Opposition Leader Bill Shorten has left the door open to Labor supporting a permanent entry ban on asylum seekers and refugees who arrived by boat, despite calling the proposal "ridiculous".
Mr Shorten accused Prime Minister Malcolm Turnbull of placating extremists including Pauline Hanson with the move, which would stop such refugees from even visiting Australia.
Mr Turnbull and Immigration Minister Peter Dutton unveiled the extraordinary lifetime ban at the weekend and have begun wooing crossbench senators in case Labor tries to block the policy.
The proposal has started a war of words amid claims it is excessive, and that it breaches Australia's international treaty obligations.
Mr Shorten – whom Mr Turnbull phoned on Sunday to brief on the plan – said Labor wanted to see the details, but suggested it made no apparent sense to stop people entering forever, especially as tourists or for legitimate business purposes.
"It seems ridiculous to me that a genuine refugee who settles in the US or Canada and becomes a US or Canadian citizen is banned from visiting Australia as a tourist, businessman or businesswoman 40 years down the track," Mr Shorten said.
He pointed to past refugees such as Frank Lowy, Gustav Nossal and Hieu Van Le, saying they had "made a huge contribution to Australia".
"As an Australian, that's something I'm very proud of."
Other problems could arise because the ban would mean Manus Island or Nauru refugees resettled in third countries could be subject to future discrimination if denied the freedom-of-movement rights of other citizens.
New Zealand Prime Minister John Key, whose country has been mentioned as a likely new home for the refugees, said he would not agree to treat refugees as second-class citizens in future.
Mr Key said his government would not support a stipulation to "create different classes of New Zealand citizens" by barring refugees accepted by it from entering Australia.
"We'd have to see what they ultimately pass and what they try to impose, but fundamentally there's a free movement of people from one country to the other ... we've got no intention of having separate classes of New Zealand citizens," he said.
With the politics of this issue perilous for Labor – one senior figure branded it "abhorrent" – Mr Shorten is being careful not to give the government any scope to portray him as soft on boats.
Fairfax Media understands the political edge is only part of the motive for the Coalition's move. The government is increasingly frustrated that refugee activists have been "irresponsibly" encouraging detainees to hold out for a policy softening from Canberra, and so Mr Turnbull has decided to send the opposite signal.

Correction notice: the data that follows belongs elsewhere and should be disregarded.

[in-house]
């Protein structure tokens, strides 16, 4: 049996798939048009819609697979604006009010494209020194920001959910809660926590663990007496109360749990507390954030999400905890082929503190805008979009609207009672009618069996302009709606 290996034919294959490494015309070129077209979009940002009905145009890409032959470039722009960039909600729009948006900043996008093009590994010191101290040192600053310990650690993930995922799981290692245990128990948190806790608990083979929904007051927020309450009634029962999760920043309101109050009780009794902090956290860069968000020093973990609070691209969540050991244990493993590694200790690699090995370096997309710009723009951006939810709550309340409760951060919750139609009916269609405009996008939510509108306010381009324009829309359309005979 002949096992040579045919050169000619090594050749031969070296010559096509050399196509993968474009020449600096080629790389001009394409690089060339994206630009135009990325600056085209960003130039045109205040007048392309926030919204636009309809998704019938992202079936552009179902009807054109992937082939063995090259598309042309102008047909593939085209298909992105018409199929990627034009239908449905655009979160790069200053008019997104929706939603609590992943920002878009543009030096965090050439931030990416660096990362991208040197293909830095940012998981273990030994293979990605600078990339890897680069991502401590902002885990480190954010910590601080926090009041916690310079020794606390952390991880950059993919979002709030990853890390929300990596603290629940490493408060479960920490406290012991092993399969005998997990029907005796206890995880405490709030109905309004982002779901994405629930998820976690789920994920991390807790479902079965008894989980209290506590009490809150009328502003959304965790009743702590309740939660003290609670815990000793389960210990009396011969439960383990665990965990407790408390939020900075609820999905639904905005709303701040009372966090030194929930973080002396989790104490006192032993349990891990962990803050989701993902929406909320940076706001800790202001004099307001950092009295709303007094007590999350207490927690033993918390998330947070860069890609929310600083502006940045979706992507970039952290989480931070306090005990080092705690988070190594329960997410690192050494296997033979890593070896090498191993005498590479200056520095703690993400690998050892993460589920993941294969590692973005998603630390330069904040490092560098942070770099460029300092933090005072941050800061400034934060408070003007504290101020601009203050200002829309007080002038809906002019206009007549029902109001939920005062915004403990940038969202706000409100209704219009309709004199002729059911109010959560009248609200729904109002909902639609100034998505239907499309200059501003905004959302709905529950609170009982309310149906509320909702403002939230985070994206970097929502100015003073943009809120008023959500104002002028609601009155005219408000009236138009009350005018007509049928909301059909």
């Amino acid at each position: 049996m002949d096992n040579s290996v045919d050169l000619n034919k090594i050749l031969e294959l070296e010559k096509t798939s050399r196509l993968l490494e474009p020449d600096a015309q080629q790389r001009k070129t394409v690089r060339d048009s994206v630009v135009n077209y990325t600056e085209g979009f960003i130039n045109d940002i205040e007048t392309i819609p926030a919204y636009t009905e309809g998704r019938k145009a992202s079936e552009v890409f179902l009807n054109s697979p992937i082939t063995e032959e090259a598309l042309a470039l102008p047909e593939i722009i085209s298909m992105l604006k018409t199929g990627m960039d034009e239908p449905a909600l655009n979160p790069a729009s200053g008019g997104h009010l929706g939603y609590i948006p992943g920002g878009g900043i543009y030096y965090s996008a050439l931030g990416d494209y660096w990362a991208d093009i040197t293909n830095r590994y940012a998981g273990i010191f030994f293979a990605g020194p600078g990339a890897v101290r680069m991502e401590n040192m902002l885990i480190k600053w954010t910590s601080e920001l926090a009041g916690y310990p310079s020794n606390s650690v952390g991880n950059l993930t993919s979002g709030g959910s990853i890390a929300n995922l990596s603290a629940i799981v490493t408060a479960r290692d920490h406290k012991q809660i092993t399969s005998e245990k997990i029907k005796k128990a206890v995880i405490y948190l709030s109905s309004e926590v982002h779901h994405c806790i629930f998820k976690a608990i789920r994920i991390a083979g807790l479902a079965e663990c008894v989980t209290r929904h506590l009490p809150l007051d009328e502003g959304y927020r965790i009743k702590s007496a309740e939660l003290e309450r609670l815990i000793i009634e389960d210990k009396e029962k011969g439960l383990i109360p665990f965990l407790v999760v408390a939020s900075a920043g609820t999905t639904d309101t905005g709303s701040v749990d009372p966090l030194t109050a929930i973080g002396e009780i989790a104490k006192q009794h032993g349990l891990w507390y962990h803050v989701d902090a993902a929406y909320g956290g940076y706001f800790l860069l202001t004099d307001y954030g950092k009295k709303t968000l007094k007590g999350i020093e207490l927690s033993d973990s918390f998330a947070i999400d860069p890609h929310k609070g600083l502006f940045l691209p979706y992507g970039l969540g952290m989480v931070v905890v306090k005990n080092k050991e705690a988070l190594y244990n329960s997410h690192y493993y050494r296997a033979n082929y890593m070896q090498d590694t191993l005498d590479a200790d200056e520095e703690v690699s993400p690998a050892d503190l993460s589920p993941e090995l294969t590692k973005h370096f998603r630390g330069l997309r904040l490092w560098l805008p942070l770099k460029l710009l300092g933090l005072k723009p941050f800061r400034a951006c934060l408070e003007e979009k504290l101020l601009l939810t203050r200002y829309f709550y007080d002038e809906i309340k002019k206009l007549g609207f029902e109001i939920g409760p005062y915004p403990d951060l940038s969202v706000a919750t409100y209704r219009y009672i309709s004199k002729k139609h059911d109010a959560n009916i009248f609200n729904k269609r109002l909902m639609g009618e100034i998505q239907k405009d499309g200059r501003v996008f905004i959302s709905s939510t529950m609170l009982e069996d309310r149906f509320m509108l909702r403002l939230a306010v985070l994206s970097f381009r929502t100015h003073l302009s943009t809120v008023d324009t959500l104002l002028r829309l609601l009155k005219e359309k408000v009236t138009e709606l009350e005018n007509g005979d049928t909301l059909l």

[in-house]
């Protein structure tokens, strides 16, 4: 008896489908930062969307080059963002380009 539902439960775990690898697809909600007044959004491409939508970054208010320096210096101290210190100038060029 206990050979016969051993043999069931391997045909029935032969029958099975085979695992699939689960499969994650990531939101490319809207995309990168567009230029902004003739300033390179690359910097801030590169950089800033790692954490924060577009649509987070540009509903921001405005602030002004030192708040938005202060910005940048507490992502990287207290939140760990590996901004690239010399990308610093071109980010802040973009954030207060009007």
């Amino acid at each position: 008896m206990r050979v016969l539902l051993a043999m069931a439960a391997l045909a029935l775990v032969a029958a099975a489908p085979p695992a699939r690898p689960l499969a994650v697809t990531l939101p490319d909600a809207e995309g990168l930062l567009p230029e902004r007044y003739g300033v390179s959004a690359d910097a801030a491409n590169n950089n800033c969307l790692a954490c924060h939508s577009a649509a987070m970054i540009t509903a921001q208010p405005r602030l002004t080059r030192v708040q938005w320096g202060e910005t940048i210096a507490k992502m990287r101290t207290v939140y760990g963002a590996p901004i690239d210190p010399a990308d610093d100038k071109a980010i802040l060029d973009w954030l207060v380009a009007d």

The announcement has reignited an incendiary partisan debate over asylum seekers, with Mr Dutton branding Mr Shorten weak, and the Labor leader depicting Mr Turnbull as a captive of Pauline Hanson and of Liberal Party reactionaries.
"Two weeks ago, Mr Turnbull was happy to trade a vote in the Senate for weaker gun laws, last week his government lied about dodgy data to smear single mums, and now he's shown he's happy to suck up to chase the votes of One Nation senators to fight off Tony Abbott and keep his job," he said.
"He's earning the praise of Pauline Hanson – I hope he's proud of that.
"The old Malcolm Turnbull would never have proposed this to keep the extremists in his party happy.
"We'll look closely at the legislation when the government can be bothered releasing it."
Speculation is rife that Canberra may be close to finding a final destination country for some of the hundreds of refugees on Nauru and Manus Island, after secret talks with one or more foreign governments.
Both Mr Turnbull and Mr Dutton quelled such talk but they refuse to be drawn on a suggestion that New Zealand may be on the table.
Mr Key was even less sanguine about a future trans-Tasman breakthrough.
"That offer [of resettlement] hasn't really moved – it sits there," he said.
"There's no obvious appetite from Australia to take up the offer [and] I think it's increasingly unlikely that they will."
He said Australia appeared determined to use "every sort of fibre that they've got" to stop refugees brought by people smugglers from settling there.
The government says the ban has been designed to send the strongest possible message to "criminal people smuggling" operations that trade on vulnerable asylum seekers.
A source close to Mr Shorten said: "Bill's instinct is this is all just cynical politics. They try this trick every few months and it never works. He's deeply sceptical of Turnbull's motivations.
"It's clear as day [Turnbull is] so petrified of opinion polls he's clutching at anything."
With Sam Sachdeva and Michael Koziol